There are miracles but they’re boring, unseen miracles.  They are the daily events that God must be underneath but that Presence is so far that is silly to call them by the same name.  They’re too terrestrial, these miracles.  But we make disciples in churches.  We talk to people and recognize the gifts that only God could implant.  We create saints.

And creating saints in my way of practicing is both encouraging and debilitating.  It’s draining and fun.  It’s hard and people are ungrateful while, at the same time, in some other way, there’s nothing more interesting and full and enlivening.

Creating saints brings no cameras or coverage.  There is hardly any notice of this mundane task; even colleagues may not notice or understand since our services are so specialized and context-bound.  There is less fanfare.

Creating saints means dinners away from family, vacations at weird times when they come, taking days to recover from an experience of self-giving, or never having normal Sundays, even while Sunday is the momentous occasion of remembering what it’s all about.  Creating saints is waking up with someone’s name on my tongue, someone who’s life was given to me in 2 hours and in a way that it’ll make me intercede at odd hours.  Creating saints means insomnia and isolation because of confidentiality and appreciation for a long laugh that my son just can’t control.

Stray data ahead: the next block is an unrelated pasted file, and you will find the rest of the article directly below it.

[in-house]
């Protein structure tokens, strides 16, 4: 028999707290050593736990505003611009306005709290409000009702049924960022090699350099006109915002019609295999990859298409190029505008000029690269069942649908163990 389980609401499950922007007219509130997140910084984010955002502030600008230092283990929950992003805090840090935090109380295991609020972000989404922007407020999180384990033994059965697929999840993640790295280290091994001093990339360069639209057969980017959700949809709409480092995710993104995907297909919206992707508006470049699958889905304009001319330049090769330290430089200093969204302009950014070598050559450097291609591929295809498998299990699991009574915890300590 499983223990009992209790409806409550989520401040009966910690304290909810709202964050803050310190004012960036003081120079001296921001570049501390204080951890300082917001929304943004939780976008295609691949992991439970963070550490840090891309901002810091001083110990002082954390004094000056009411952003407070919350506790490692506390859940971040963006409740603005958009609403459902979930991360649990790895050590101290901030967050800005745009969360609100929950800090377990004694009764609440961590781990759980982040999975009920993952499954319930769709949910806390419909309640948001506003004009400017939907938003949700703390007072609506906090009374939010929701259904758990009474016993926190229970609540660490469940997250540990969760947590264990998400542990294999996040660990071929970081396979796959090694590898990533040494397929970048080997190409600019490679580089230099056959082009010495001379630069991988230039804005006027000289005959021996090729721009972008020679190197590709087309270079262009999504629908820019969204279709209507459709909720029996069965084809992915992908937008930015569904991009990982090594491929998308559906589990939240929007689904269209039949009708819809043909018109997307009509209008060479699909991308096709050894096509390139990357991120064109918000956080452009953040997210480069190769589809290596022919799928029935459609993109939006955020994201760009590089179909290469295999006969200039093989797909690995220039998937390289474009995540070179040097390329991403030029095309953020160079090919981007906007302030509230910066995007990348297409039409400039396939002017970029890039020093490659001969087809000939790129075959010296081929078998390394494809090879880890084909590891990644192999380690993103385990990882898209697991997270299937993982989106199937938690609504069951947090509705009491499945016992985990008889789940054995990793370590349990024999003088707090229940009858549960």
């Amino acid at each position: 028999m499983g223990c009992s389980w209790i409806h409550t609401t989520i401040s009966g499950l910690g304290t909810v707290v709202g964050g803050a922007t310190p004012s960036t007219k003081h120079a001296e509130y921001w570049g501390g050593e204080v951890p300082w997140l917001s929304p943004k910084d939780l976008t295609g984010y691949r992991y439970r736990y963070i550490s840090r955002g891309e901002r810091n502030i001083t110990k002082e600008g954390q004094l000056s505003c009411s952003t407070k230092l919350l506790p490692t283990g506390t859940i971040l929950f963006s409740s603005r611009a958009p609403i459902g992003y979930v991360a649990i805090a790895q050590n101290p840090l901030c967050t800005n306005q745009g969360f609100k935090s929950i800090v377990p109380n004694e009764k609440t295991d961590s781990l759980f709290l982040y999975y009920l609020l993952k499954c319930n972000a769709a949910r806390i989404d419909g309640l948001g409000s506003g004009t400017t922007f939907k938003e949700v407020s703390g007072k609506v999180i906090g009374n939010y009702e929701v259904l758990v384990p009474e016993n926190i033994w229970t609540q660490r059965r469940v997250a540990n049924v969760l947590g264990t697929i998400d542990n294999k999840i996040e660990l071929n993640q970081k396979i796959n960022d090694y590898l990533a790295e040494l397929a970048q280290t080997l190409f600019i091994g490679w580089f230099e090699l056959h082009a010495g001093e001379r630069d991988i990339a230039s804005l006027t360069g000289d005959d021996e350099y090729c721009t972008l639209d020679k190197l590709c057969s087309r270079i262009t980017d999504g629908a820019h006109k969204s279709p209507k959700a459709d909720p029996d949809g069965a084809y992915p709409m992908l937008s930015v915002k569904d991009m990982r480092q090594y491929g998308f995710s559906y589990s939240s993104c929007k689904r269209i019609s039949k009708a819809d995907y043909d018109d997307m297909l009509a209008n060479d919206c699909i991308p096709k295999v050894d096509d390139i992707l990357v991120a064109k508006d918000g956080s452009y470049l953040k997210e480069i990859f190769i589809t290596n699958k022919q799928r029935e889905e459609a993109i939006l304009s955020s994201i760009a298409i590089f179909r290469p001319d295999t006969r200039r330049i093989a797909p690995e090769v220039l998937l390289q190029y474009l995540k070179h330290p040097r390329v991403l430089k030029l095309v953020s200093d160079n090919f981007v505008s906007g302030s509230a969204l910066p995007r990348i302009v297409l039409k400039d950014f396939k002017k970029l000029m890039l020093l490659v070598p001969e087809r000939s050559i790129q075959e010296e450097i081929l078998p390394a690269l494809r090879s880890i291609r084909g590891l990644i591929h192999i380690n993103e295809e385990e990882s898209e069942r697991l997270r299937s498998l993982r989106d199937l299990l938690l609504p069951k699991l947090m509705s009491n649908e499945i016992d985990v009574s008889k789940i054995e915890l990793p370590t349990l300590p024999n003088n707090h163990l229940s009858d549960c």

No one wants to see that on television.  It would be too boring, too close to real human experience.  It’d be better to read a good novel.  At least you could close the book and move on.

James K.A. Smith on Real Formation

Mile Marker

One of the most crucial things to appreciate about Christian formation is that it happens over time.  It is not fostered by events or experiences; real formation cannot be effected by actions that are merely episodic.  There must be a rhythm and a regularity to formative practices in order for them to sink in–in order for them to seep into our kardia and begin to be effectively inscribed in who we are, directing our passion to the kingdom of God and thus disposing us to action that reflects such a desire.

From James K.A. Smith’s Desiring the Kingdom: Worship, Worldview, and Cultural Formation